mountain_2The control of space and scale is extraordinary as seen in the towering ceilings, reaching heights of 20 feet, and is managed by designs formed of blackened steel beams and columns. The horizontal lines, breaking those of the vertical, are at the perfect height tocreate an astonishing sense of scale and intimacy while maintaining an omnipresent feeling of grandeur. Also, skillfully using a juxtaposition of natural elements and textures—for instance stone, steel, finished concrete and wood — there is a subtle sense of balance and harmony prevailing throughout the home. Snow engaged an interesting concept that he comically refers to as “no touching,” a beautifully aesthetic form where the mediums used do not touch each other but rather are suspended or attached by way of a different but complementing form. For instance, the five structural timbers at the entryway are not only each curving beyond the other to imitate movement, but also are attached to the concrete deck with steel joints, assimilating a sense of floating.

The metal panels on various walls are raised from their base and from each other so rather than a flat wall there is a multidimensionalfactor. Overhead beams are not in direct contact to the ceiling and are not directly attached to each other, giving rise to a feeling of airiness. Even the prominent limestone is dry-stacked offering subtle space between each stone, which elicits a lightness. This sense of weightlessness and grace is all a result of the “no touching” concept. Even the inset fireplaces throughout the home, looking like individual pieces of art themselves, suggest a “no-touching” element as the cool geometric lines that run floor to ceiling are broken up with the horizontal lapping of the hot flames swirling in contrast. Due to the ubiquitous use of glass it is impossible to be in this home and not feel at one with nature. But the glass does not just serve to invite the outdoors inside. In the evenings with the beautifully hidden overhead lighting, and the custom chandelier and sconces aglow, the well chosen pieces of art are reflected in the paneled glass to present a gallery of displays seen in many areas of the home.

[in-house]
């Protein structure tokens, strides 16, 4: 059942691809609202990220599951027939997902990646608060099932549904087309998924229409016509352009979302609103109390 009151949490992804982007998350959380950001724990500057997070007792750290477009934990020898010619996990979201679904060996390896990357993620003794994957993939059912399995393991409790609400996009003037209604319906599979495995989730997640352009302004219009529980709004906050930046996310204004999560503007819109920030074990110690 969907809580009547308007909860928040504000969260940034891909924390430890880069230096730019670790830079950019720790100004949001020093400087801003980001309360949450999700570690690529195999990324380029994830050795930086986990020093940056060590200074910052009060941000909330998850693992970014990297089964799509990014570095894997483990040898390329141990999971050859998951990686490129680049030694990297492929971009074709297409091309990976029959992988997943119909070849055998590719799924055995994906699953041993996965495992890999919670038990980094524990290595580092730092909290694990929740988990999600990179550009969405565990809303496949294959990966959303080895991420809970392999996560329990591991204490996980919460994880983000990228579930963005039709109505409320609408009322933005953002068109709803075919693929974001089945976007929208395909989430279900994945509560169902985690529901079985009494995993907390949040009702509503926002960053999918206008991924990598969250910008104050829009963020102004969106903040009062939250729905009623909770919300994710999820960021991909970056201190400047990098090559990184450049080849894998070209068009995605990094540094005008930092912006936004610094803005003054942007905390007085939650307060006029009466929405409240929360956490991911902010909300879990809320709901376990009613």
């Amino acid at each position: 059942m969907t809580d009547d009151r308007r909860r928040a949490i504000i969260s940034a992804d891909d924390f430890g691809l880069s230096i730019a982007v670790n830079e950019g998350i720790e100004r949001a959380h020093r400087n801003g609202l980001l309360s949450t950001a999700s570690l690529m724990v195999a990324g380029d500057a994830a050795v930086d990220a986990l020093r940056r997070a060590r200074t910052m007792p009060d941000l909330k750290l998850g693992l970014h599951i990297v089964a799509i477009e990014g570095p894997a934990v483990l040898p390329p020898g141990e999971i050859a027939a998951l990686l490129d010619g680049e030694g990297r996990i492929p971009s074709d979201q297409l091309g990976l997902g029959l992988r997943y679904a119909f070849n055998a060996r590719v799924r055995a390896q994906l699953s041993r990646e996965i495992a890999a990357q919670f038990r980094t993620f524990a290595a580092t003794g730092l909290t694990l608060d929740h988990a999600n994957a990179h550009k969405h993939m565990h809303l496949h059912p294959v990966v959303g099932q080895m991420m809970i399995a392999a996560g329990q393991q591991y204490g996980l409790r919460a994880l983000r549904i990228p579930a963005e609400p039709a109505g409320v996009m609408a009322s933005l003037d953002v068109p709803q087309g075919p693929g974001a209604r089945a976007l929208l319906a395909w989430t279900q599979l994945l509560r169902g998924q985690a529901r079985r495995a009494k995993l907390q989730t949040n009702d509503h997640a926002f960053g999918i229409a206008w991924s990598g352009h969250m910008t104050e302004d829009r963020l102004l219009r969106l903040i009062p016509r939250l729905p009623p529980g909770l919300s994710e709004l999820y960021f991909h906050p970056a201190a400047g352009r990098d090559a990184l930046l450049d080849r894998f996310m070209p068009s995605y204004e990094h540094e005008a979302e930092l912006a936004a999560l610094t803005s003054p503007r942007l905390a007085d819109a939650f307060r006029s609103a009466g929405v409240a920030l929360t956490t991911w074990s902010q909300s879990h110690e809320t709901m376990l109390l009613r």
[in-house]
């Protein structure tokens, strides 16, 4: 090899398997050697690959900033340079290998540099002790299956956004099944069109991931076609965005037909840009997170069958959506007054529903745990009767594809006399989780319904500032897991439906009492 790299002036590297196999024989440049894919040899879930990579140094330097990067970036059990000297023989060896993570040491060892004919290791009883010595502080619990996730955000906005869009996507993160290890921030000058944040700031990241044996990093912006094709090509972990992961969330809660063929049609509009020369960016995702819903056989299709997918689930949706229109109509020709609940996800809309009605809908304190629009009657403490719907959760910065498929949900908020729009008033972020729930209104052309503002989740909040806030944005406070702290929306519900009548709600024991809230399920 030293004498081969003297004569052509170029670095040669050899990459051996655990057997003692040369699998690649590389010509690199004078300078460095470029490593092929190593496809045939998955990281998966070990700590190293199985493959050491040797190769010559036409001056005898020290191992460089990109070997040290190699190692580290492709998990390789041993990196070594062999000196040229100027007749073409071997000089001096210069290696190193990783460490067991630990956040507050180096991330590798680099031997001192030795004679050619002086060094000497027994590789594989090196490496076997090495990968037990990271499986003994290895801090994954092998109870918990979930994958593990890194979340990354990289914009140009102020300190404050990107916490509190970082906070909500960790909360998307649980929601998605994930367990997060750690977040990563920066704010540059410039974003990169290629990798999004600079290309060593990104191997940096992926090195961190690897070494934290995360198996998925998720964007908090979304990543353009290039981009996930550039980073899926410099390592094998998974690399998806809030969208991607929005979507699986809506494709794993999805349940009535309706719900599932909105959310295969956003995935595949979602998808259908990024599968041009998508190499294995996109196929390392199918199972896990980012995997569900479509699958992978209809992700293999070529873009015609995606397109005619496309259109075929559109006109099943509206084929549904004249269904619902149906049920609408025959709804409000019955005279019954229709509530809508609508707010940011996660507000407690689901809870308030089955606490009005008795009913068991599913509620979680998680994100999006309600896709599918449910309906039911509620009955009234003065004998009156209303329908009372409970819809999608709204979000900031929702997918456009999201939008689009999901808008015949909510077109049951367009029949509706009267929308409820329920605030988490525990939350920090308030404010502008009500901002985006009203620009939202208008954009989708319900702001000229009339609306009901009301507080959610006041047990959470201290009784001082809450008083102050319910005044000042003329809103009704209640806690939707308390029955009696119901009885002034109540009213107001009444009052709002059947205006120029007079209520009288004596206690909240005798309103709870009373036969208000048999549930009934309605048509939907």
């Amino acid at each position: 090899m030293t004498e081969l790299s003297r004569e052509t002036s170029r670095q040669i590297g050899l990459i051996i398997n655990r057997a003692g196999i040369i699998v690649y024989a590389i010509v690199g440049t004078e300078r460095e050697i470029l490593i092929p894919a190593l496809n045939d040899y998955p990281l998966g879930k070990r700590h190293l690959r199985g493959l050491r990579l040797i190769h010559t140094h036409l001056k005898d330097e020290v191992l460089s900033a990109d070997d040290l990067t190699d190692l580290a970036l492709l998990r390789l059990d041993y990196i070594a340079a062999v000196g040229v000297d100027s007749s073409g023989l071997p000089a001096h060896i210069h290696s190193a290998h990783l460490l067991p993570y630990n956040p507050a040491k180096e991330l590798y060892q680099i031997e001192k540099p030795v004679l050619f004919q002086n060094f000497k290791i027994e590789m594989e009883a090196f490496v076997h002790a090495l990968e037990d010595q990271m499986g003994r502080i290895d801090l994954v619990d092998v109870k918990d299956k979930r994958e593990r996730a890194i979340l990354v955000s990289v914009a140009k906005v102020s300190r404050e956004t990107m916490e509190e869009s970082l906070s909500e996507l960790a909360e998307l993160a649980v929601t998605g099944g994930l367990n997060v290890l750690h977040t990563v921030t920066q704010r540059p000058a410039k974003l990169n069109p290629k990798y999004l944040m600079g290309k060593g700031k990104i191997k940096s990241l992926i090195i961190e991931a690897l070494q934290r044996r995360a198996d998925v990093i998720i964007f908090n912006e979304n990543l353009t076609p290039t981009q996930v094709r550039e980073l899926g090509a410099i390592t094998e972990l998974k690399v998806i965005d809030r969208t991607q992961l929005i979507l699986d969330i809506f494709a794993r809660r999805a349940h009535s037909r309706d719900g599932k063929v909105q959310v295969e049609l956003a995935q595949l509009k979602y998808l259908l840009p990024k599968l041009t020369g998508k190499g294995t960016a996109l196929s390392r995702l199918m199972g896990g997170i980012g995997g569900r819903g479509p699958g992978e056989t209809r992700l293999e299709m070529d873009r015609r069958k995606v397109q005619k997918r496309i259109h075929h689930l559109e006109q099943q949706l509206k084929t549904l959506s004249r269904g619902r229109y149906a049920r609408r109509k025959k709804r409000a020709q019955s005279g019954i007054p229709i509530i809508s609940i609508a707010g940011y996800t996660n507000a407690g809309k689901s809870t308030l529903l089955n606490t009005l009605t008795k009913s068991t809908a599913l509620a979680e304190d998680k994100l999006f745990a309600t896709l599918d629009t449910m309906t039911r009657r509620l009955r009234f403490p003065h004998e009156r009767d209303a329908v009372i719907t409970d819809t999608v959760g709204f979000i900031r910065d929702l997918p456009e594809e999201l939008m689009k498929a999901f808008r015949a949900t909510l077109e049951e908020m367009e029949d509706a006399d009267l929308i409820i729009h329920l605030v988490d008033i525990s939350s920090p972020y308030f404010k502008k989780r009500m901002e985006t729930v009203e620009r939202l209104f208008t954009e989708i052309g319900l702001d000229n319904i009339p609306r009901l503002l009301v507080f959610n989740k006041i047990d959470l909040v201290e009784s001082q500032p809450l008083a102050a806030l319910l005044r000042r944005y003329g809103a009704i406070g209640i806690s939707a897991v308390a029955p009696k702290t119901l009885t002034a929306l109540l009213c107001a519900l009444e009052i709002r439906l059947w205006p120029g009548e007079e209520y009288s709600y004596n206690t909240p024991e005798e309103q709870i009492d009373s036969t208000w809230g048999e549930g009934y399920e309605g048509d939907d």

“We love our art, so to see an Anthony Lister that hangs in our dining room reflected in each of the side by side window panels in theliving room is art in and of itself,” says the homeowner. “What organized this house, at the time, were the covenants in Mountain Star that demanded certain things,” says Snow. “We had to have a gabled house with a target of a 150 foot circle for the main mass of the house.” But that didn’t mean adhering to common design. “The house is organized around three gabled spines with each of the endsculminating in windows that cant outward to fully embrace the wide-ranging views that surround this home.” The first gable encompasses the east-west expanse of thehome including the entry and master bedroom. The second gable contains the horizontal structure of the home with an awe- inspired finish in the heart of the kitchen. And the third gable covers the guest and children’s areas. Each area is integrated for common gathering while also creating privacy for everyone. This is architectural art at its finest but first and foremost this is a home.

“No matter how long I’m away from home—whether it’s two days or weeks or months—I’m always breathless to return and I wonder how I could have left,” sharesthe homeowner. “We knew the basics of what we wanted but never believed those needs would result in the vision that Jack helped us form. Not only do we have a home that is a true work of art but is also comfortable and homey. The entire family continues to love to gather here. It was our goal to build a house that suited the two of us and our children when they were little; and a home that would grow with us as our children became adults and established their own families. We think the design of this house will stand the test of time and will be considered equally as extraordinary and relevant decades from now. This home wasdesigned as a place to embrace nature, and most importantly, to embrace family.”

Related Posts